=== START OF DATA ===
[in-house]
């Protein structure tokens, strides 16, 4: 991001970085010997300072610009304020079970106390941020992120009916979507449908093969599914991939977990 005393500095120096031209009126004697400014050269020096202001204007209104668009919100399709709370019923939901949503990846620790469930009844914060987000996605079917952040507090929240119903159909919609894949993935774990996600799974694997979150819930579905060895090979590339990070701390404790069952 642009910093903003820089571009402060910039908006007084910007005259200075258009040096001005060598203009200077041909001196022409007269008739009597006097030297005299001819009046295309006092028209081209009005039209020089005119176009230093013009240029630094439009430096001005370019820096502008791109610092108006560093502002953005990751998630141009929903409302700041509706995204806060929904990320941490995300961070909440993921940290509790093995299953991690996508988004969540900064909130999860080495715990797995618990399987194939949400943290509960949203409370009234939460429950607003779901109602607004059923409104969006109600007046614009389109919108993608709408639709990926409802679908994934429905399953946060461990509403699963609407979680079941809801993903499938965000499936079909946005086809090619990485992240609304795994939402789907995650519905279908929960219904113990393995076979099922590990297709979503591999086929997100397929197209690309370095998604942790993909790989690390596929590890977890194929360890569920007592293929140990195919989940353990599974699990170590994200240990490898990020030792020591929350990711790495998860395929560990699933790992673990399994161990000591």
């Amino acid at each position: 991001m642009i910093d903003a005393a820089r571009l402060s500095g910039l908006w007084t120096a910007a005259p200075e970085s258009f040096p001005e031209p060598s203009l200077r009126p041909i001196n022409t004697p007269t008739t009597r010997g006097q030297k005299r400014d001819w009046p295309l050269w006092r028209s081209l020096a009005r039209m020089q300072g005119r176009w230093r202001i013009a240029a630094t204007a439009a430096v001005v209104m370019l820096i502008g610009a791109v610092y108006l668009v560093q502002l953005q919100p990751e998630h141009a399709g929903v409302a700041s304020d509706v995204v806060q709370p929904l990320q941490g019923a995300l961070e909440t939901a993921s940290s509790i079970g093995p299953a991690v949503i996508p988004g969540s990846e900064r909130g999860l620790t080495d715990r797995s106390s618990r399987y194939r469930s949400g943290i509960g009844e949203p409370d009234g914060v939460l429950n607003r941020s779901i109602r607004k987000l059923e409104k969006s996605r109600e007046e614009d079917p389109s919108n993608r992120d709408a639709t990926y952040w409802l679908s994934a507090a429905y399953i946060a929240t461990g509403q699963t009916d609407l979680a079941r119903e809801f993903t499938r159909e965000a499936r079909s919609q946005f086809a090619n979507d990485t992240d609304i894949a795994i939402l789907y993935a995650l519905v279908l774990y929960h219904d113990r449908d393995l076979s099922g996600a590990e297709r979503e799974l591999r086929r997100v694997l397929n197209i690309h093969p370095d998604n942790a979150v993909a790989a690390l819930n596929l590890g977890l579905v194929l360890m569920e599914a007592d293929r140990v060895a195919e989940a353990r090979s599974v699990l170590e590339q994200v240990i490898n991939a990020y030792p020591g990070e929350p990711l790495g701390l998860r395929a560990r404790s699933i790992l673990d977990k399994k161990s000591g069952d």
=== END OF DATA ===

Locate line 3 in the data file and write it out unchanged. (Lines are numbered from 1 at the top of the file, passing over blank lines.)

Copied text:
């Amino acid at each position: 991001m642009i910093d903003a005393a820089r571009l402060s500095g910039l908006w007084t120096a910007a005259p200075e970085s258009f040096p001005e031209p060598s203009l200077r009126p041909i001196n022409t004697p007269t008739t009597r010997g006097q030297k005299r400014d001819w009046p295309l050269w006092r028209s081209l020096a009005r039209m020089q300072g005119r176009w230093r202001i013009a240029a630094t204007a439009a430096v001005v209104m370019l820096i502008g610009a791109v610092y108006l668009v560093q502002l953005q919100p990751e998630h141009a399709g929903v409302a700041s304020d509706v995204v806060q709370p929904l990320q941490g019923a995300l961070e909440t939901a993921s940290s509790i079970g093995p299953a991690v949503i996508p988004g969540s990846e900064r909130g999860l620790t080495d715990r797995s106390s618990r399987y194939r469930s949400g943290i509960g009844e949203p409370d009234g914060v939460l429950n607003r941020s779901i109602r607004k987000l059923e409104k969006s996605r109600e007046e614009d079917p389109s919108n993608r992120d709408a639709t990926y952040w409802l679908s994934a507090a429905y399953i946060a929240t461990g509403q699963t009916d609407l979680a079941r119903e809801f993903t499938r159909e965000a499936r079909s919609q946005f086809a090619n979507d990485t992240d609304i894949a795994i939402l789907y993935a995650l519905v279908l774990y929960h219904d113990r449908d393995l076979s099922g996600a590990e297709r979503e799974l591999r086929r997100v694997l397929n197209i690309h093969p370095d998604n942790a979150v993909a790989a690390l819930n596929l590890g977890l579905v194929l360890m569920e599914a007592d293929r140990v060895a195919e989940a353990r090979s599974v699990l170590e590339q994200v240990i490898n991939a990020y030792p020591g990070e929350p990711l790495g701390l998860r395929a560990r404790s699933i790992l673990d977990k399994k161990s000591g069952d």